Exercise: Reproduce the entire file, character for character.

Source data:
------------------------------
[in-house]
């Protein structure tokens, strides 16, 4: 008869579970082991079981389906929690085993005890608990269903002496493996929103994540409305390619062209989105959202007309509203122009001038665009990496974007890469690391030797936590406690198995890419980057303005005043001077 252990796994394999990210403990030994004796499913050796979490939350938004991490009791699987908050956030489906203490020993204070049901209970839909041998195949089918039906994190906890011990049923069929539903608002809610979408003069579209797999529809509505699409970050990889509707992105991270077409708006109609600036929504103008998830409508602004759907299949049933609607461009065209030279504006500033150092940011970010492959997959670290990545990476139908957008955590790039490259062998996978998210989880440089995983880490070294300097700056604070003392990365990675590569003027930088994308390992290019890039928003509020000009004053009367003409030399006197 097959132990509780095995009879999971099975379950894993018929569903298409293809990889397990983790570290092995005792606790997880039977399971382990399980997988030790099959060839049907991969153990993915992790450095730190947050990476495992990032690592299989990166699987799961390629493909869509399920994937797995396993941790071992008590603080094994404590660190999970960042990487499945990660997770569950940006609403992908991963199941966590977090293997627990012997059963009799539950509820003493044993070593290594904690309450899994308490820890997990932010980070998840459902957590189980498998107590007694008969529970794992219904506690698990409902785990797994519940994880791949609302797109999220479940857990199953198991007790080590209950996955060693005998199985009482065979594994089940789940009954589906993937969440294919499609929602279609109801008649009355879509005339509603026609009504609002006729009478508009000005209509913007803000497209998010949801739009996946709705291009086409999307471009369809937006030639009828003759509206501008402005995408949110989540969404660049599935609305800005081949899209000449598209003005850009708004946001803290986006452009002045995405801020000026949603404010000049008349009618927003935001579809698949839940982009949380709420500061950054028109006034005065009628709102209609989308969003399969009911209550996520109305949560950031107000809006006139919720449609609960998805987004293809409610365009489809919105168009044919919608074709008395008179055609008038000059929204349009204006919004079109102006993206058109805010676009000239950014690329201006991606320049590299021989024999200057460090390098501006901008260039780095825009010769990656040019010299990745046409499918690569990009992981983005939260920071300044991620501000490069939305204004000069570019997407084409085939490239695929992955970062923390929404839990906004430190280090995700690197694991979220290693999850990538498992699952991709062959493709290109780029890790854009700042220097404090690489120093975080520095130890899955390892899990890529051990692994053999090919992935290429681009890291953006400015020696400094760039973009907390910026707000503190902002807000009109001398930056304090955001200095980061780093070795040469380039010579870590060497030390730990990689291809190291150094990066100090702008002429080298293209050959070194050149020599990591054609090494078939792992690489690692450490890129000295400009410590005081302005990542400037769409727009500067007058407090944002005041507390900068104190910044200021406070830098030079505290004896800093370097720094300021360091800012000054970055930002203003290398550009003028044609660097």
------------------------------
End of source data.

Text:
[in-house]
């Protein structure tokens, strides 16, 4: 008869579970082991079981389906929690085993005890608990269903002496493996929103994540409305390619062209989105959202007309509203122009001038665009990496974007890469690391030797936590406690198995890419980057303005005043001077 252990796994394999990210403990030994004796499913050796979490939350938004991490009791699987908050956030489906203490020993204070049901209970839909041998195949089918039906994190906890011990049923069929539903608002809610979408003069579209797999529809509505699409970050990889509707992105991270077409708006109609600036929504103008998830409508602004759907299949049933609607461009065209030279504006500033150092940011970010492959997959670290990545990476139908957008955590790039490259062998996978998210989880440089995983880490070294300097700056604070003392990365990675590569003027930088994308390992290019890039928003509020000009004053009367003409030399006197 097959132990509780095995009879999971099975379950894993018929569903298409293809990889397990983790570290092995005792606790997880039977399971382990399980997988030790099959060839049907991969153990993915992790450095730190947050990476495992990032690592299989990166699987799961390629493909869509399920994937797995396993941790071992008590603080094994404590660190999970960042990487499945990660997770569950940006609403992908991963199941966590977090293997627990012997059963009799539950509820003493044993070593290594904690309450899994308490820890997990932010980070998840459902957590189980498998107590007694008969529970794992219904506690698990409902785990797994519940994880791949609302797109999220479940857990199953198991007790080590209950996955060693005998199985009482065979594994089940789940009954589906993937969440294919499609929602279609109801008649009355879509005339509603026609009504609002006729009478508009000005209509913007803000497209998010949801739009996946709705291009086409999307471009369809937006030639009828003759509206501008402005995408949110989540969404660049599935609305800005081949899209000449598209003005850009708004946001803290986006452009002045995405801020000026949603404010000049008349009618927003935001579809698949839940982009949380709420500061950054028109006034005065009628709102209609989308969003399969009911209550996520109305949560950031107000809006006139919720449609609960998805987004293809409610365009489809919105168009044919919608074709008395008179055609008038000059929204349009204006919004079109102006993206058109805010676009000239950014690329201006991606320049590299021989024999200057460090390098501006901008260039780095825009010769990656040019010299990745046409499918690569990009992981983005939260920071300044991620501000490069939305204004000069570019997407084409085939490239695929992955970062923390929404839990906004430190280090995700690197694991979220290693999850990538498992699952991709062959493709290109780029890790854009700042220097404090690489120093975080520095130890899955390892899990890529051990692994053999090919992935290429681009890291953006400015020696400094760039973009907390910026707000503190902002807000009109001398930056304090955001200095980061780093070795040469380039010579870590060497030390730990990689291809190291150094990066100090702008002429080298293209050959070194050149020599990591054609090494078939792992690489690692450490890129000295400009410590005081302005990542400037769409727009500067007058407090944002005041507390900068104190910044200021406070830098030079505290004896800093370097720094300021360091800012000054970055930002203003290398550009003028044609660097």